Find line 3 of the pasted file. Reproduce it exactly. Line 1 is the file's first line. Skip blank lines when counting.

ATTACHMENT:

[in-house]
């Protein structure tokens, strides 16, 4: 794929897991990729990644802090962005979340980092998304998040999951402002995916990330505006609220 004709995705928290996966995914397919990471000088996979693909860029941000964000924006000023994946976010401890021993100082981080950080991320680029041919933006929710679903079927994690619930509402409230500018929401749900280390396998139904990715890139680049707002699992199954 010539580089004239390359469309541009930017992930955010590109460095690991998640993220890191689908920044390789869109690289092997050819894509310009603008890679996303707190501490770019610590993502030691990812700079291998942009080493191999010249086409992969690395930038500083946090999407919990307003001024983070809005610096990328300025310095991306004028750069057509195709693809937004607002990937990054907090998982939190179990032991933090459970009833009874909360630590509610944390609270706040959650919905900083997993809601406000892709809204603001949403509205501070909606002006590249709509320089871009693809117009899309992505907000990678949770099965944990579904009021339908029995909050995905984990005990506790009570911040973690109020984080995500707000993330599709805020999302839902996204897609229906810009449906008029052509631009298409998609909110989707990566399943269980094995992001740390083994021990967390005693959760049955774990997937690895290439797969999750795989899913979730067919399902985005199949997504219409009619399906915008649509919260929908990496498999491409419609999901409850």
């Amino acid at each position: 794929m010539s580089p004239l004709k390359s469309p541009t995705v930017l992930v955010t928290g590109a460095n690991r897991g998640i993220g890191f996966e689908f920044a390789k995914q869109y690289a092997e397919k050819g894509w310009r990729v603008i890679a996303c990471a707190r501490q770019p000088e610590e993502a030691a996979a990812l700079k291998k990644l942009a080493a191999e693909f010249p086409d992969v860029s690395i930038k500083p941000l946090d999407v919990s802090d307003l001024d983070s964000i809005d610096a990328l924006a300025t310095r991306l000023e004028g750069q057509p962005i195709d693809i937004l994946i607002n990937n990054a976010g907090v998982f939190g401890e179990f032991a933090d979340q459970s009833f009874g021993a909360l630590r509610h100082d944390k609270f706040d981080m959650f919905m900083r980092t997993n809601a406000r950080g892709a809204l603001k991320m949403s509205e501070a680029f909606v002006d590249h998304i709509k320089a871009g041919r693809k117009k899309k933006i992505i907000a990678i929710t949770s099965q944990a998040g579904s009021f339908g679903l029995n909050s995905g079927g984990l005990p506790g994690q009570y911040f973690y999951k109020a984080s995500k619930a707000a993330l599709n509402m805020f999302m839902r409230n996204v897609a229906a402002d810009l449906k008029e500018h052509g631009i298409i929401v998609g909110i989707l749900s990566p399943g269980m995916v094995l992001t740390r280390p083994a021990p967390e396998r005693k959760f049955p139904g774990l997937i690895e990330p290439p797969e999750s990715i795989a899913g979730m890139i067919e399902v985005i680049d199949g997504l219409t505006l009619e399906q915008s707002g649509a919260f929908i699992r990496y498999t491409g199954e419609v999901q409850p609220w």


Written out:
């Amino acid at each position: 794929m010539s580089p004239l004709k390359s469309p541009t995705v930017l992930v955010t928290g590109a460095n690991r897991g998640i993220g890191f996966e689908f920044a390789k995914q869109y690289a092997e397919k050819g894509w310009r990729v603008i890679a996303c990471a707190r501490q770019p000088e610590e993502a030691a996979a990812l700079k291998k990644l942009a080493a191999e693909f010249p086409d992969v860029s690395i930038k500083p941000l946090d999407v919990s802090d307003l001024d983070s964000i809005d610096a990328l924006a300025t310095r991306l000023e004028g750069q057509p962005i195709d693809i937004l994946i607002n990937n990054a976010g907090v998982f939190g401890e179990f032991a933090d979340q459970s009833f009874g021993a909360l630590r509610h100082d944390k609270f706040d981080m959650f919905m900083r980092t997993n809601a406000r950080g892709a809204l603001k991320m949403s509205e501070a680029f909606v002006d590249h998304i709509k320089a871009g041919r693809k117009k899309k933006i992505i907000a990678i929710t949770s099965q944990a998040g579904s009021f339908g679903l029995n909050s995905g079927g984990l005990p506790g994690q009570y911040f973690y999951k109020a984080s995500k619930a707000a993330l599709n509402m805020f999302m839902r409230n996204v897609a229906a402002d810009l449906k008029e500018h052509g631009i298409i929401v998609g909110i989707l749900s990566p399943g269980m995916v094995l992001t740390r280390p083994a021990p967390e396998r005693k959760f049955p139904g774990l997937i690895e990330p290439p797969e999750s990715i795989a899913g979730m890139i067919e399902v985005i680049d199949g997504l219409t505006l009619e399906q915008s707002g649509a919260f929908i699992r990496y498999t491409g199954e419609v999901q409850p609220w």